Current Fed policy is a policy of illusion, or better yet, of delusion.

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Vampyroteuthis infernalis's picture

It is simple. Pump lots of debt into an economy it ends up in the hands of the idle rich to be pissed away. Average Joe 6 pack is forgotten and real production is ignored. Only so many Ferraris can keep the economy going.

mickeyman's picture

It's like trying to prevent hangover by just staying drunk!

logicalman's picture

Staying drunk actually does work - until it doesn't

doctor10's picture

All of this -including the 64 dollar words-starts making a little more sense one realizes that while we all play on this board thinking its about economics, policy , commerce and business, the guys in NY and DC bear no such illusion.

They merely have granted themselves the "1% privlege" and have "re-invested" that in "homeland security".  That's all life in the USA has been about since 911.  They're daring the rest of us to do something about it.

Manthong's picture

Geezus… the more I learn the more I find out how much I don’t know.

darteaus's picture

Keynes only gets traction with politicians because it gives them the fig leaf of economic theory they need to strip mine the public.

Harbanger's picture

Debt based economic theory.  That's why in the end, Keynes will be remembered as a socialist bastard.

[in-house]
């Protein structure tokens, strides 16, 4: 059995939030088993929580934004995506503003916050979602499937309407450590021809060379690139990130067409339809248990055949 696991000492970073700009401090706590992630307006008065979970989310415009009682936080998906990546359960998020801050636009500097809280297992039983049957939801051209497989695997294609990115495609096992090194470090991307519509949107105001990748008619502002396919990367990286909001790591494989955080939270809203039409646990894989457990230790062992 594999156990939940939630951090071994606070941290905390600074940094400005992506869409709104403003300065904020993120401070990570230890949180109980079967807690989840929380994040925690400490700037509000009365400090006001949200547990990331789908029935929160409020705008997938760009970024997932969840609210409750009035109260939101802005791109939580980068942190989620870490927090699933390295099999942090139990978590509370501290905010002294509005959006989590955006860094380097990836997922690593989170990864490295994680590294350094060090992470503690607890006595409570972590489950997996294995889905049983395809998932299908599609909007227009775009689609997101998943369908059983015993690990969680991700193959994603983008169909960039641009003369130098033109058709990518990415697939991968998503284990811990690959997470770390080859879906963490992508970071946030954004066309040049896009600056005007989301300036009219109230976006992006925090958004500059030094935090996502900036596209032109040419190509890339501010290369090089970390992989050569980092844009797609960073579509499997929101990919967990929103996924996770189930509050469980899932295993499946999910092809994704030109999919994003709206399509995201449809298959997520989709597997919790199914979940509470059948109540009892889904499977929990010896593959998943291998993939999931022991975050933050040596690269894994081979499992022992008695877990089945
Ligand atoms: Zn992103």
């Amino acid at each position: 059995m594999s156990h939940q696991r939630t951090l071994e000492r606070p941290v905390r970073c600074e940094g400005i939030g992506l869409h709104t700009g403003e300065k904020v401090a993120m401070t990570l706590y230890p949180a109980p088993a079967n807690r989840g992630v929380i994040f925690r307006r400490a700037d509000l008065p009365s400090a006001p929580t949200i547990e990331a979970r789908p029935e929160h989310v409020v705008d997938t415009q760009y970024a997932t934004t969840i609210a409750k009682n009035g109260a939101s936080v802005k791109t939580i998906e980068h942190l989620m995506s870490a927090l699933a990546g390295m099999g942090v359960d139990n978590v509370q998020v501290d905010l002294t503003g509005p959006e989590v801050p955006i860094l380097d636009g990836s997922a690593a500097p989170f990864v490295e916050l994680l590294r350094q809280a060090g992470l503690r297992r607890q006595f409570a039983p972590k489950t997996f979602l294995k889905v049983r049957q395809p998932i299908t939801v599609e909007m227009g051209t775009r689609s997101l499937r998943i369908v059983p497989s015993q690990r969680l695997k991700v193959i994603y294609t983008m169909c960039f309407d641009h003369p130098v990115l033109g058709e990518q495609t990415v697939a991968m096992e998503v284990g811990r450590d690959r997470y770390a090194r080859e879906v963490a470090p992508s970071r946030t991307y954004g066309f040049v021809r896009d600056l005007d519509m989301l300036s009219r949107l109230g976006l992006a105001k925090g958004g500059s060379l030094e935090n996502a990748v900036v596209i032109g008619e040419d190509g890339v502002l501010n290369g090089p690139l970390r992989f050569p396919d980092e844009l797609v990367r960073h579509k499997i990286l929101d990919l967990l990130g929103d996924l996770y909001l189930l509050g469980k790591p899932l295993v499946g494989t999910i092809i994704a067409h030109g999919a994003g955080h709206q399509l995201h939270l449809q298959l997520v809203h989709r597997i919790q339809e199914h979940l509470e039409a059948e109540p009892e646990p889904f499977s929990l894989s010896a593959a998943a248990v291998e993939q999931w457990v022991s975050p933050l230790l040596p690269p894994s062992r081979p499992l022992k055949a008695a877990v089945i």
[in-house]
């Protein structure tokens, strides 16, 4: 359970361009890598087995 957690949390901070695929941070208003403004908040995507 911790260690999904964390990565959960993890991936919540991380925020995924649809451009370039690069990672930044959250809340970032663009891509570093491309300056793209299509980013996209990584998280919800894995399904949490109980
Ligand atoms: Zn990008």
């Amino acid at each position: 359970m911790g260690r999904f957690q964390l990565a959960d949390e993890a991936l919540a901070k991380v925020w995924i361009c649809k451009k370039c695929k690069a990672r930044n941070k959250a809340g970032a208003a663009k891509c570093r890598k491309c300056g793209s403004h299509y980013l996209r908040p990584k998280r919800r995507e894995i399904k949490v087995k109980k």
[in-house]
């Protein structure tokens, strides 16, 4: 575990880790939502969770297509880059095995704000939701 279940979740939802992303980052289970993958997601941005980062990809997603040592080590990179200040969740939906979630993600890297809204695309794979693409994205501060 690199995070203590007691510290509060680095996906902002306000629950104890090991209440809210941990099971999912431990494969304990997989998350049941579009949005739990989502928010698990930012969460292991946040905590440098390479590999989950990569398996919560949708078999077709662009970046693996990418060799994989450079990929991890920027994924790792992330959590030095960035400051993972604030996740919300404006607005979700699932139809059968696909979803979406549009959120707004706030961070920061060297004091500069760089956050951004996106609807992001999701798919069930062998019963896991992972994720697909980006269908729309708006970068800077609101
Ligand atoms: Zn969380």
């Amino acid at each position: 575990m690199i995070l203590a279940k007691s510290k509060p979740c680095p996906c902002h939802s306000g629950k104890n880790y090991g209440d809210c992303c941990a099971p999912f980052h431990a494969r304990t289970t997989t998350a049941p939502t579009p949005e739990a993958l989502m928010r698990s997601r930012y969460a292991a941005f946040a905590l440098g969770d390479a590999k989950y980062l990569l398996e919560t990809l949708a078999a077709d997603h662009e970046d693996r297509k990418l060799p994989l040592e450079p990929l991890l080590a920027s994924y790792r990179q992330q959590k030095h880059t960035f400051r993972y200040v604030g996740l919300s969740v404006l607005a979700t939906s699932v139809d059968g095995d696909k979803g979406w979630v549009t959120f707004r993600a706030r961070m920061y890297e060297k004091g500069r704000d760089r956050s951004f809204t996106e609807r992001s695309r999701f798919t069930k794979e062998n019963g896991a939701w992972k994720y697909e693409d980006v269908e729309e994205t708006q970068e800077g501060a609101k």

Hedgetard55's picture

IF Keynes really said what he is quoted as saying, all I can say is wow, what a shit for brains fool, a Keynesian clown.  :~)


"A permanent boom". Yea, right Alfred.


Fuck, he was merely a bankster tool even way back then!

steelhead23's picture

I am the lone down arrow, not so much because I think Keynes was brilliant, but because parts of his theory make sense.  His argument that during downturns in the economy, increasing government spending and lowering taxes and interest rates makes sense - it stimulates demand.  Where he goes off the rails is in that quote above.  Keeping interest rates low during a boom hides risk and generates asset bubbles, which, as we have seen, can cause cataclysmic credit collapses when asset prices decline, ever so slightly.  No, were we to play in the managed economy playground, the rational response to a boom would be to decrease government spending and raise interest rates and taxes to control inflation expectations.  The bigger question is - do we want to play on the managed economy field?  And if so, who is the manager and what's their objectives?  Currently, Keynesianism is a shield for protecting the elite and damned little of the money spent in our efforts to stave off deflation has gone into the hands of those most likely to increase demand (i.e. the working poor) but into the hands of the elite where it is being used to speculate.  My basic point is that aside from about $800 billion in poorly spent government stimulus, which may have had a net public benefit, the trillions spent or placed at risk by the Fed has done nothing but stimulate speculation and create asset bubbles, purportedly to shore up the financial system, but certainly increasing the risk of another credit crunch.